Archive for the ‘Space News’ Category



For those Mars terraforming advocates, you’ll find an interesting read from the Belfer Center for Science and International Affairs at the Harvard Kennedy School in Cambridge, Massachusetts.

A Belfer Center study group has looked at solar geoengineering – not for the Red Planet but for the Blue Marble – Earth.

DSCOVR spacecraft view of the entire sunlit side of Earth.
Credit: NASA

The factsheet comes from the center’s Technology and Public Purpose Project.





Risks and uncertainties

As explained in the report, solar geoengineering has the potential to reduce climate impacts around the globe, but it also carries its own risks and uncertainties.

“The science and the governance are very challenging. The question at issue now is not about deployment,” the report notes. “It is about whether there should be a serious research effort on solar geoengineering to advance understanding on the efficacy, benefits, and risks, and to identify strategies that might make it safer.”

Credit: Courtesy of SOHO/[instrument] consortium. SOHO is a project of international cooperation between ESA and NASA.



Moral hazard, slippery slope

Proposed solar geoengineering technologies for the Earth include:  marine cloud brightening, cirrus cloud thinning, space-based techniques, and stratospheric aerosol scattering.

There are a number of policy issues for consideration, including:

For one, the study observes, there is serious concern that talking about, researching, and/or deploying solar geoengineering will reduce incentives to cut emissions—this problem is often referred to as “moral hazard.” It is highly likely that some fossil fuel interests will seek to exploit solar geoengineering to block mitigation.

Additionally, there is also concern that research on solar geoengineering could create powerful constituencies in favor of eventual deployment. Such a potential for socio-technical lock-in is sometimes called a “slippery slope.”

To read the full factsheet on Solar Geoengineering, go to:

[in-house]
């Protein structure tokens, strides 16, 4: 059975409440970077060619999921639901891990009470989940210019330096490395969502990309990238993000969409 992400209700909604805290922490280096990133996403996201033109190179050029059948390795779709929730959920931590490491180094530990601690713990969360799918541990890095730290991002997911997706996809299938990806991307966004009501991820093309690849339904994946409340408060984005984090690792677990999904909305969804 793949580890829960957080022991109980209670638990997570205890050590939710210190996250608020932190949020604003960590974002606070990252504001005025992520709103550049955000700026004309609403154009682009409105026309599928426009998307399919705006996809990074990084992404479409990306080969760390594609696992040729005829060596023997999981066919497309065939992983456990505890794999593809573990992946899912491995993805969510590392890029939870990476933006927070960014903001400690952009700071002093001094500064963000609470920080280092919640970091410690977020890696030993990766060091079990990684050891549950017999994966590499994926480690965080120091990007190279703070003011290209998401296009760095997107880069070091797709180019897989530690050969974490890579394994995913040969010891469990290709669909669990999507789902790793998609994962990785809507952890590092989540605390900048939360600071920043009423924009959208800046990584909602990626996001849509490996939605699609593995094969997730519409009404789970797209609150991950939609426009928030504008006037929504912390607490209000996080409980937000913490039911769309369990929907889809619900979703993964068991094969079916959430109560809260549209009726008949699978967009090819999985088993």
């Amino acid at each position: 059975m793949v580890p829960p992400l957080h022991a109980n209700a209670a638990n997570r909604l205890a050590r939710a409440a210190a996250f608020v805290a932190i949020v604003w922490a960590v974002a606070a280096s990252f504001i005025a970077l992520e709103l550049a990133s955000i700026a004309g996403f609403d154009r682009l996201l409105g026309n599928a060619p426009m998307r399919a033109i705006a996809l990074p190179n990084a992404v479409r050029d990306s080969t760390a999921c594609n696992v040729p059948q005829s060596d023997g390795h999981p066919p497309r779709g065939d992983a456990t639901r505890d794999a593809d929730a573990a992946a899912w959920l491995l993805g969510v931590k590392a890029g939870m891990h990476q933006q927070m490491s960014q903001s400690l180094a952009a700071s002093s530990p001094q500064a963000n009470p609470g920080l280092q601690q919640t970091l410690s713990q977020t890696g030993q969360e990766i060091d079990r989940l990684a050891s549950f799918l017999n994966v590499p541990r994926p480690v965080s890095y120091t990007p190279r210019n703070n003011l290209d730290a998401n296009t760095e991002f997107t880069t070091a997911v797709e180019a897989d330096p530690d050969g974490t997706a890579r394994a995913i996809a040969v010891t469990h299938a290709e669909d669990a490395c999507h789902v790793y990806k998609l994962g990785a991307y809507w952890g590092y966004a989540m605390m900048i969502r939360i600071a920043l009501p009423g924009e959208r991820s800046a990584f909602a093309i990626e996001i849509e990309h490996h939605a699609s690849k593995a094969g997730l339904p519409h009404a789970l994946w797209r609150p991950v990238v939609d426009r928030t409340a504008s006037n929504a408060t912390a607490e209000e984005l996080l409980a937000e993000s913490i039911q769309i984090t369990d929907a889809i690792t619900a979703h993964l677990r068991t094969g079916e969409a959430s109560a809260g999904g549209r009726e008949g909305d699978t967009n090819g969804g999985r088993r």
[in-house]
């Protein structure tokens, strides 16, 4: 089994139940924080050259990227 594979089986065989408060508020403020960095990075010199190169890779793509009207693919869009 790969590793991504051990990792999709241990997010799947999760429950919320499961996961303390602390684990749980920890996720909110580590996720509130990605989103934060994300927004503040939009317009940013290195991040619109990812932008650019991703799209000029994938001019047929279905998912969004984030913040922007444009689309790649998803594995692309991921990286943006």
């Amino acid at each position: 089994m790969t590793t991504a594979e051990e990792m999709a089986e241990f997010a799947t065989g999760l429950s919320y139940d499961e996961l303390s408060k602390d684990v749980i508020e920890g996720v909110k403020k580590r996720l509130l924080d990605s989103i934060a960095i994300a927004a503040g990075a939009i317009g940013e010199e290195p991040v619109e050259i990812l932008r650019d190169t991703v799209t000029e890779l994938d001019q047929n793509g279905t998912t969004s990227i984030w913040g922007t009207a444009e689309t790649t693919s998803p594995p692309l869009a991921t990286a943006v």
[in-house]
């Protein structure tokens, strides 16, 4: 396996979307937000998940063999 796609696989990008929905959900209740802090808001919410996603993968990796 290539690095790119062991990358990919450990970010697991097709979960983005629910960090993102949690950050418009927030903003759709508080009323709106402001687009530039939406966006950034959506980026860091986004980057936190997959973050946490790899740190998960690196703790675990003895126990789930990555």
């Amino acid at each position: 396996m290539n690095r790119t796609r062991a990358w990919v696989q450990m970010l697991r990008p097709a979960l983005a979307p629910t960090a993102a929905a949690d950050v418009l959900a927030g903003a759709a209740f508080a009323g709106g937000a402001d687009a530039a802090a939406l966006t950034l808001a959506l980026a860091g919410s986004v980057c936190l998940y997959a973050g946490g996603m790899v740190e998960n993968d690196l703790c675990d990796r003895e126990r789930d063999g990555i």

Curiosity Front Hazcam Left B Image acquired on Sol 2441, June 19, 2019.
Credit: NASA/JPL-Caltech



NASA’s Curiosity Mars rover is now carrying out Sol 2442 duties, parked on Teal Ridge, in the midst of an extended contact science campaign.

Curiosity Navcam Right B photo taken on Sol 2442, June 20, 2019.
Credit: NASA/JPL-Caltech

Curiosity Mars Hand Lens Imager (MAHLI), located on the turret at the end of the rover’s robotic arm, produced this image on Sol 2441, June 19, 2019.
Credit: NASA/JPL-Caltech/MSSS

Curiosity Navcam Left B image taken on Sol 2441. June 19, 2019.
Credit: NASA/JPL-Caltech

At this ridge location, new imagery from the robot shows crossbedding in a bedrock layer, as well as a contact between the bedrock outcrop and a rubbly layer below.


Space Launch System (SLS) Credit: NASA/MSFC

The U.S. Government Accountability Office (GAO) issued today a report that flags the finding: “Due to continued production and testing challenges, NASA’s three related human spaceflight programs have encountered additional launch delays and cost growth.”

Artist rendering of Lockheed Martin-built Orion spacecraft in deep space.
Credit: Lockheed Martin


Trio of systems

NASA is developing a trio of systems to put astronauts into space: the Orion crew vehicle, Space Launch System (SLS), and Exploration Ground Systems (EGS).

“In the past we’ve reported on concerns over the way NASA is managing these large and complex efforts—such as working to overly optimistic schedules,” the new report explains. “NASA is unlikely to meet its recently revised launch date for the first test flight. In addition, its reporting of cost growth for SLS and Orion is distorted. We recommended that NASA adopt more transparent cost reporting practices.”

Reevaluate strategy

The report makes four recommendations to NASA, including that the SLS program should calculate cost growth based on costs that are currently included in the first mission and the Orion program should update its cost estimate to reflect the schedule agreed to in its baseline. In addition, the SLS and Orion programs should reevaluate their strategy for incentivizing contractors, the report adds.